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War, men and women: Do conflicts promote old gender roles? -Panorama

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While adult men under the age of 60 are currently barred from leaving Ukraine and are supposed to defend the country, while an increasing number of male volunteers from other European countries provide military support to Ukraine, millions of women are leaving the area. of war. Dramatic parting scenes between women and men, parents and their families take place at Ukrainian train stations and at the border. What happens to equality and gender roles when there is war? Historian Claudia Kraft works at the University of Vienna on comparative contemporary European history and on gender relations in Central and Eastern Europe.

SZ: Ms. Kraft, is Putin’s war in Ukraine promoting old gender roles: combative men, helpless women?

Claudia Kraft: Flight and defense are a logical reaction to a brutal war of aggression imposed on this country. It is true that many men want and need to stay in the country. But I wouldn’t see it as a consolidation of old gender roles. That would not fit at all with the conditions of Ukrainian society.

Volodymyr Zelenskiy, making his speeches hoarsely in military uniforms, the armed forces in full gear, isn’t masculinity also staged in the photographs taken by Ukrainian leaders?

In war, the representation of masculinity always plays a role. From a historical perspective, it’s interesting right now how images of masculinity differ.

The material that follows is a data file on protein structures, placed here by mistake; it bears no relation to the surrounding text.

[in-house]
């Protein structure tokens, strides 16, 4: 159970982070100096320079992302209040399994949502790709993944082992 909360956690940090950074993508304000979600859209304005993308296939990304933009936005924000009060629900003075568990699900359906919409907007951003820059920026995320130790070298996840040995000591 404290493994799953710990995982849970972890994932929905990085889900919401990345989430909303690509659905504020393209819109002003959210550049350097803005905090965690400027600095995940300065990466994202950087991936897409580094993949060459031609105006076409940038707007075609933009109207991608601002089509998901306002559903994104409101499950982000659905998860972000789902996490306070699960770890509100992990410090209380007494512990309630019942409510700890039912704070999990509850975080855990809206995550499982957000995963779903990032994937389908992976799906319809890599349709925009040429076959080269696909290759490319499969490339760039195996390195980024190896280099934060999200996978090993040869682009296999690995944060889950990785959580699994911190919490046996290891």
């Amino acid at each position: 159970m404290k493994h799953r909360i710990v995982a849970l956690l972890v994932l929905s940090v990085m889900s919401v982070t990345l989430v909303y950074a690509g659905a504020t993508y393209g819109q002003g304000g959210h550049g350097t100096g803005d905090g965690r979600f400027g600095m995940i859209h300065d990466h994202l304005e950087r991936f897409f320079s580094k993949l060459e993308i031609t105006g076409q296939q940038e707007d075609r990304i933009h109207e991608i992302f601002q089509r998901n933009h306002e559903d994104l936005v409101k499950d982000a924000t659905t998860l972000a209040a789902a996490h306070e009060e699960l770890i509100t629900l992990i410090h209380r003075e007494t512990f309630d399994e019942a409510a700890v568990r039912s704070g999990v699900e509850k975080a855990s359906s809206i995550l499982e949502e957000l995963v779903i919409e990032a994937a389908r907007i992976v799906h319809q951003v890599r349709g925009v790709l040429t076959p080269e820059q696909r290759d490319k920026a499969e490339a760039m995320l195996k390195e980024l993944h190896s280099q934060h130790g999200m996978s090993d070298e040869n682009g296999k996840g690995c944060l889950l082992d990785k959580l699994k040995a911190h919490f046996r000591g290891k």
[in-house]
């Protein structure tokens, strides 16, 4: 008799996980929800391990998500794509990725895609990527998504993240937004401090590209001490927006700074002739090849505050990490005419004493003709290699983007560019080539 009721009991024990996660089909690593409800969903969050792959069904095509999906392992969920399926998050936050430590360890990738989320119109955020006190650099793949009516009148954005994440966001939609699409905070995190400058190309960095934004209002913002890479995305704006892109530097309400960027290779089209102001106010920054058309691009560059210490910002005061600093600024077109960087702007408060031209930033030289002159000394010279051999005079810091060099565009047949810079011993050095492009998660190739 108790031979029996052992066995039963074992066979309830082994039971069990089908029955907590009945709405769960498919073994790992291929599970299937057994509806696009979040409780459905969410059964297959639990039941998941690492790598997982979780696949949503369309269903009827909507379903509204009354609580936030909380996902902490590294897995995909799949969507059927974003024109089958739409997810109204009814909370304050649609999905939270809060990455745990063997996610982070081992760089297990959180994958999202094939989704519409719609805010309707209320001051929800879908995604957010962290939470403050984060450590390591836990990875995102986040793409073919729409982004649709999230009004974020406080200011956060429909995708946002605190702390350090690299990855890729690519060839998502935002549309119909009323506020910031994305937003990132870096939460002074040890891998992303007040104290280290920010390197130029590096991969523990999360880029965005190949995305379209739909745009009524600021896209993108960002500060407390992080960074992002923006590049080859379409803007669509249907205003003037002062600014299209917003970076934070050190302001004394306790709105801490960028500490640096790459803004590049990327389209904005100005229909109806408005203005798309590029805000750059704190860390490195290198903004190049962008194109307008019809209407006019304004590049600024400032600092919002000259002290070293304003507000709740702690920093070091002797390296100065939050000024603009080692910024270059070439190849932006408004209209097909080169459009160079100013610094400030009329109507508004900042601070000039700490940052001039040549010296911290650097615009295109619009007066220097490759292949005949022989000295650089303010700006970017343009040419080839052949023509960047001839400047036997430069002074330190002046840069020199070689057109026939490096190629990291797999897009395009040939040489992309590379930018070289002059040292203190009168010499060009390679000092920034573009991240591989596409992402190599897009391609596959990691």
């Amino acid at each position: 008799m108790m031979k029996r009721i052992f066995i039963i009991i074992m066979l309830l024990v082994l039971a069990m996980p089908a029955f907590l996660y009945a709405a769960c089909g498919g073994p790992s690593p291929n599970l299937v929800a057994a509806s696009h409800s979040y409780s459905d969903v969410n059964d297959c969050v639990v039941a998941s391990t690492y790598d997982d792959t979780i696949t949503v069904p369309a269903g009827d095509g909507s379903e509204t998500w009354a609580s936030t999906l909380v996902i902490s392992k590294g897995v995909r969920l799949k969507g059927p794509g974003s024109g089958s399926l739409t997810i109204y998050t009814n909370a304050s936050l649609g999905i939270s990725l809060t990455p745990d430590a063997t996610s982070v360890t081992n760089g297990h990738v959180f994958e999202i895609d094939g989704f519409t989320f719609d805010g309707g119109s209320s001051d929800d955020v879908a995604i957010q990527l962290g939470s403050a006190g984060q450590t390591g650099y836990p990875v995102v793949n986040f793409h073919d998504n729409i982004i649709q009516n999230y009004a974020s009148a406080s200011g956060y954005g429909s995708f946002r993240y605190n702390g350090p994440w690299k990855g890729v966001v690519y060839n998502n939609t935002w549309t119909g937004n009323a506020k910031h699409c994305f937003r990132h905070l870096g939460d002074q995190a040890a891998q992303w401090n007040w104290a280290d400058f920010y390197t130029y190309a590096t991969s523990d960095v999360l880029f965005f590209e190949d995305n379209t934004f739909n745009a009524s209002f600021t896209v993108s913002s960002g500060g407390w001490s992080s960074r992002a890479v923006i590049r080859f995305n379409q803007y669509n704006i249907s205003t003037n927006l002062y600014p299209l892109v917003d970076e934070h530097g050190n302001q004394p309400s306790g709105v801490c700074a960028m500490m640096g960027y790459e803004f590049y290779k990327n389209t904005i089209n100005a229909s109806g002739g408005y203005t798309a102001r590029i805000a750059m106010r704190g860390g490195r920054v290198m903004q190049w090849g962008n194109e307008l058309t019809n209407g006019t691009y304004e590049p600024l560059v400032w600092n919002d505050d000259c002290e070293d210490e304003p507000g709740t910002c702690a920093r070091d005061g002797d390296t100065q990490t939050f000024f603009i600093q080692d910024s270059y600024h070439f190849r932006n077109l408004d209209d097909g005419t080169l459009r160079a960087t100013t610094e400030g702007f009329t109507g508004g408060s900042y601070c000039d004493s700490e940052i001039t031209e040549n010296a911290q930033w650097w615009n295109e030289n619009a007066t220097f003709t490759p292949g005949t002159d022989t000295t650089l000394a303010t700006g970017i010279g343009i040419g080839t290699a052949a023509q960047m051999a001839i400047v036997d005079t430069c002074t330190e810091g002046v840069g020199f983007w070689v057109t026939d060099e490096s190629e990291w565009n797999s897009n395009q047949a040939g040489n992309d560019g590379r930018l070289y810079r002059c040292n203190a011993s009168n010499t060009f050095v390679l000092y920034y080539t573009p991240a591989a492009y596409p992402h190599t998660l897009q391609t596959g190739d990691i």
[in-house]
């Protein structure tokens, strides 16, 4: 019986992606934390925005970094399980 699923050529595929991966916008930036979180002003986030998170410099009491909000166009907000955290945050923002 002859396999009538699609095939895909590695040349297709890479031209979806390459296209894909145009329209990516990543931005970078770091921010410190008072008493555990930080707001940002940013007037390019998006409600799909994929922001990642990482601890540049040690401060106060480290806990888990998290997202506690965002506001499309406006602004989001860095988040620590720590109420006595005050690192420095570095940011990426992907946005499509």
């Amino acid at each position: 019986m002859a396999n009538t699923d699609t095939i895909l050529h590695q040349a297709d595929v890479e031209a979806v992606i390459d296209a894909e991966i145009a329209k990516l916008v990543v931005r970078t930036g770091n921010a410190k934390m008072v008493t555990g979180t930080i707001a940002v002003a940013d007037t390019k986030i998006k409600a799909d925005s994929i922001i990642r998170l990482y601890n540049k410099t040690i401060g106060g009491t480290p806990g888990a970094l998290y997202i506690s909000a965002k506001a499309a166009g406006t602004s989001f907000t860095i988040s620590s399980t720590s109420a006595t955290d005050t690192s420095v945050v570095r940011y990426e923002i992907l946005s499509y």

what do you mean?

Selenskij does not present himself as a martial man, but as a good friend from the street who talks to his people. In contrast to a Putin detached from the people, he represents a completely different masculinity. Interestingly, however, he is not a military man either, but rather a masculinity in a suit.

War and gender: Vladimir Putin is waiting for Belarusian President Alexander Lukashenko in the Kremlin on Friday.

Vladimir Putin awaits Belarusian President Alexander Lukashenko at the Kremlin on Friday.

(Photo: Mikhail Klimentyev/AP)

There are also impressive photos of the mayor of Kiev, the boxer Vitali Klitschko: how he hugs women in the Kiev metro, a few days later he can be seen on the field with a machine gun. What is being communicated?

Klitschko is adept at portraying a diverse and modern masculinity. You can see that he is capable of taking on different roles, including comforter and protector. Defense poses are then all the more effective in their effect. He shows that men in the Ukraine, and you can see clearly with Zelensky, just didn’t wait to play military, hyper-masculine roles. But they’re getting in there as a result of the robbery. This is also important for a global audience to see.

War and gender: Volodymyr Zelensky speaks to the nation via video message on Friday.

Volodymyr Zelenskij spoke to the nation via video message on Friday.

(Photo: -/dpa)

That means the world public is no longer as receptive to the authoritarian masculinity embodied by Putin, but is it to modern heroism?